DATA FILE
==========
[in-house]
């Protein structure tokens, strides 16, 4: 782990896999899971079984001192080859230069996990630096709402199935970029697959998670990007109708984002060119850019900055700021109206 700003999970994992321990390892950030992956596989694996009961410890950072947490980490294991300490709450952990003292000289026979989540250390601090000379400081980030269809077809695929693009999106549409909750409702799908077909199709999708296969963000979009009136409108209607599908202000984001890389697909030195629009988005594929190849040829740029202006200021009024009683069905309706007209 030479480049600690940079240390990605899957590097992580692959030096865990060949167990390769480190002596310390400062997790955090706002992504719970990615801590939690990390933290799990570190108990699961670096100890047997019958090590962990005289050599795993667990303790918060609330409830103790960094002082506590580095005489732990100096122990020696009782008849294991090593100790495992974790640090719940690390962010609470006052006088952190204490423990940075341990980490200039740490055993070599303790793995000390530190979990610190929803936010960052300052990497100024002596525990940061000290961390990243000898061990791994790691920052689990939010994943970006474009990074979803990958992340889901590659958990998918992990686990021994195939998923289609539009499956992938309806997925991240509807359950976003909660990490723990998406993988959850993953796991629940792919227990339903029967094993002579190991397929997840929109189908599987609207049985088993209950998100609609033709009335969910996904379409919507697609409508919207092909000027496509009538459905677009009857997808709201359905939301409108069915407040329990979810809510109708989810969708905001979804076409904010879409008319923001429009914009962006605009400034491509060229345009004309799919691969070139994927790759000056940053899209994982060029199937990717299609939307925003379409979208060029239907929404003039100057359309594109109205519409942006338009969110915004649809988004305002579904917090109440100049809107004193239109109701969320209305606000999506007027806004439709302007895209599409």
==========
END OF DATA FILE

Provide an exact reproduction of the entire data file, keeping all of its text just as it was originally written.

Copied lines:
[in-house]
């Protein structure tokens, strides 16, 4: 782990896999899971079984001192080859230069996990630096709402199935970029697959998670990007109708984002060119850019900055700021109206 700003999970994992321990390892950030992956596989694996009961410890950072947490980490294991300490709450952990003292000289026979989540250390601090000379400081980030269809077809695929693009999106549409909750409702799908077909199709999708296969963000979009009136409108209607599908202000984001890389697909030195629009988005594929190849040829740029202006200021009024009683069905309706007209 030479480049600690940079240390990605899957590097992580692959030096865990060949167990390769480190002596310390400062997790955090706002992504719970990615801590939690990390933290799990570190108990699961670096100890047997019958090590962990005289050599795993667990303790918060609330409830103790960094002082506590580095005489732990100096122990020696009782008849294991090593100790495992974790640090719940690390962010609470006052006088952190204490423990940075341990980490200039740490055993070599303790793995000390530190979990610190929803936010960052300052990497100024002596525990940061000290961390990243000898061990791994790691920052689990939010994943970006474009990074979803990958992340889901590659958990998918992990686990021994195939998923289609539009499956992938309806997925991240509807359950976003909660990490723990998406993988959850993953796991629940792919227990339903029967094993002579190991397929997840929109189908599987609207049985088993209950998100609609033709009335969910996904379409919507697609409508919207092909000027496509009538459905677009009857997808709201359905939301409108069915407040329990979810809510109708989810969708905001979804076409904010879409008319923001429009914009962006605009400034491509060229345009004309799919691969070139994927790759000056940053899209994982060029199937990717299609939307925003379409979208060029239907929404003039100057359309594109109205519409942006338009969110915004649809988004305002579904917090109440100049809107004193239109109701969320209305606000999506007027806004439709302007895209599409």